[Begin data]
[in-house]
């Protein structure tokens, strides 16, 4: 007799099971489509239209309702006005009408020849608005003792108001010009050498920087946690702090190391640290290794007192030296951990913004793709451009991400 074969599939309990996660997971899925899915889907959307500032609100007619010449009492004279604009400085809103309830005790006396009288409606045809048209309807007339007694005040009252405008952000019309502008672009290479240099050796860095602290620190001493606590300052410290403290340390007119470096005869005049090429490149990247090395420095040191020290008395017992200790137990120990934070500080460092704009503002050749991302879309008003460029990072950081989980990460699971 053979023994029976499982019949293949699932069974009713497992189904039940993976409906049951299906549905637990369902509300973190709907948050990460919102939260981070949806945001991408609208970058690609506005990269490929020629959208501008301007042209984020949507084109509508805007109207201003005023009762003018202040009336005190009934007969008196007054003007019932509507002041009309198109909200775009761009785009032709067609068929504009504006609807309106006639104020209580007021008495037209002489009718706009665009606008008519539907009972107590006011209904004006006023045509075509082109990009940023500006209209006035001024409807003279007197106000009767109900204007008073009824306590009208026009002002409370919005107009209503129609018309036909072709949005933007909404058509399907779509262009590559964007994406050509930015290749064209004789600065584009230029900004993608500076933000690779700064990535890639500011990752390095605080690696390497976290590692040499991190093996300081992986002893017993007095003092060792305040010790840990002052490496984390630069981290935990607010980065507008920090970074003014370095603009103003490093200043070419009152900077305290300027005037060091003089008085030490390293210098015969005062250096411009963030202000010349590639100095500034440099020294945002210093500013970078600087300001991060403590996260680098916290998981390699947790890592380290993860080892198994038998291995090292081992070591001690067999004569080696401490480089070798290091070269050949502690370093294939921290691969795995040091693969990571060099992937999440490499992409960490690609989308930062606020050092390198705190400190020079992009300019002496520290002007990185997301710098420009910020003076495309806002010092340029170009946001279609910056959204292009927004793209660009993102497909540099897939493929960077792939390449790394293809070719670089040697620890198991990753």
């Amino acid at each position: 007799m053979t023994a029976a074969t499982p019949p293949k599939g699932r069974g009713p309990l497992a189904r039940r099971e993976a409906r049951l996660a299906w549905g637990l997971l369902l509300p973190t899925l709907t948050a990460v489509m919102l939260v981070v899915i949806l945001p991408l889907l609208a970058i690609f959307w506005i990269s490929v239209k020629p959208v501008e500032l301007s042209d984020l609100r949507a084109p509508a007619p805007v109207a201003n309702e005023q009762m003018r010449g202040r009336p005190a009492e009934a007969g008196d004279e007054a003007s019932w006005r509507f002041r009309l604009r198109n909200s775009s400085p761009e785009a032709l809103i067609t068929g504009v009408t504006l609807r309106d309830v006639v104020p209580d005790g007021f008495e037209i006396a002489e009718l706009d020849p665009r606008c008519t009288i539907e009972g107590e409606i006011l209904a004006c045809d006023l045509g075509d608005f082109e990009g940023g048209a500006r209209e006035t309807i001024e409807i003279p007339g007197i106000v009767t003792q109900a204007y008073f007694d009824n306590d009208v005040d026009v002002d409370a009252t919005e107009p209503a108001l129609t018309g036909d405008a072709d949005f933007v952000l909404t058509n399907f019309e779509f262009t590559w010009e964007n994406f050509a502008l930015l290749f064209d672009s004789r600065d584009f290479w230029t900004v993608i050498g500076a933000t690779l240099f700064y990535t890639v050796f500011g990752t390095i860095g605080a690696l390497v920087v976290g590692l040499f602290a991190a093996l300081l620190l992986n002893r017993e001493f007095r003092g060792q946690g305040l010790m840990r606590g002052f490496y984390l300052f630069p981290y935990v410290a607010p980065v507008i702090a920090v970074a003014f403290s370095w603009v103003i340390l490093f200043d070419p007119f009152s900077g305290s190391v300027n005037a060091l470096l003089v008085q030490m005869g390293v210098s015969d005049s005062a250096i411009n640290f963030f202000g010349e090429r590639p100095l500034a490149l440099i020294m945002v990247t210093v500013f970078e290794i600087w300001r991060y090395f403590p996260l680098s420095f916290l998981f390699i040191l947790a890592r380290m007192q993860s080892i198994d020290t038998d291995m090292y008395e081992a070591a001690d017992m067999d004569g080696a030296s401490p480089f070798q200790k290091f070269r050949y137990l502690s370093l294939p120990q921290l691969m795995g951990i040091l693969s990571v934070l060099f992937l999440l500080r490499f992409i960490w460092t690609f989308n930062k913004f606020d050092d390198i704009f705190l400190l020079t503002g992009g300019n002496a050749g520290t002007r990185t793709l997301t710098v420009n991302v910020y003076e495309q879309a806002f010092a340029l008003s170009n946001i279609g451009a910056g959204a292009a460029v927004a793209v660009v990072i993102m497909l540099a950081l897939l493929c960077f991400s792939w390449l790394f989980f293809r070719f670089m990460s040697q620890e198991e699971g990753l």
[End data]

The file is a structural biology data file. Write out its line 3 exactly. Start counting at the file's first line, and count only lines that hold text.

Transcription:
């Amino acid at each position: 007799m053979t023994a029976a074969t499982p019949p293949k599939g699932r069974g009713p309990l497992a189904r039940r099971e993976a409906r049951l996660a299906w549905g637990l997971l369902l509300p973190t899925l709907t948050a990460v489509m919102l939260v981070v899915i949806l945001p991408l889907l609208a970058i690609f959307w506005i990269s490929v239209k020629p959208v501008e500032l301007s042209d984020l609100r949507a084109p509508a007619p805007v109207a201003n309702e005023q009762m003018r010449g202040r009336p005190a009492e009934a007969g008196d004279e007054a003007s019932w006005r509507f002041r009309l604009r198109n909200s775009s400085p761009e785009a032709l809103i067609t068929g504009v009408t504006l609807r309106d309830v006639v104020p209580d005790g007021f008495e037209i006396a002489e009718l706009d020849p665009r606008c008519t009288i539907e009972g107590e409606i006011l209904a004006c045809d006023l045509g075509d608005f082109e990009g940023g048209a500006r209209e006035t309807i001024e409807i003279p007339g007197i106000v009767t003792q109900a204007y008073f007694d009824n306590d009208v005040d026009v002002d409370a009252t919005e107009p209503a108001l129609t018309g036909d405008a072709d949005f933007v952000l909404t058509n399907f019309e779509f262009t590559w010009e964007n994406f050509a502008l930015l290749f064209d672009s004789r600065d584009f290479w230029t900004v993608i050498g500076a933000t690779l240099f700064y990535t890639v050796f500011g990752t390095i860095g605080a690696l390497v920087v976290g590692l040499f602290a991190a093996l300081l620190l992986n002893r017993e001493f007095r003092g060792q946690g305040l010790m840990r606590g002052f490496y984390l300052f630069p981290y935990v410290a607010p980065v507008i702090a920090v970074a003014f403290s370095w603009v103003i340390l490093f200043d070419p007119f009152s900077g305290s190391v300027n005037a060091l470096l003089v008085q030490m005869g390293v210098s015969d005049s005062a250096i411009n640290f963030f202000g010349e090429r590639p100095l500034a490149l440099i020294m945002v990247t210093v500013f970078e290794i600087w300001r991060y090395f403590p996260l680098s420095f916290l998981f390699i040191l947790a890592r380290m007192q993860s080892i198994d020290t038998d291995m090292y008395e081992a070591a001690d017992m067999d004569g080696a030296s401490p480089f070798q200790k290091f070269r050949y137990l502690s370093l294939p120990q921290l691969m795995g951990i040091l693969s990571v934070l060099f992937l999440l500080r490499f992409i960490w460092t690609f989308n930062k913004f606020d050092d390198i704009f705190l400190l020079t503002g992009g300019n002496a050749g520290t002007r990185t793709l997301t710098v420009n991302v910020y003076e495309q879309a806002f010092a340029l008003s170009n946001i279609g451009a910056g959204a292009a460029v927004a793209v660009v990072i993102m497909l540099a950081l897939l493929c960077f991400s792939w390449l790394f989980f293809r070719f670089m990460s040697q620890e198991e699971g990753l």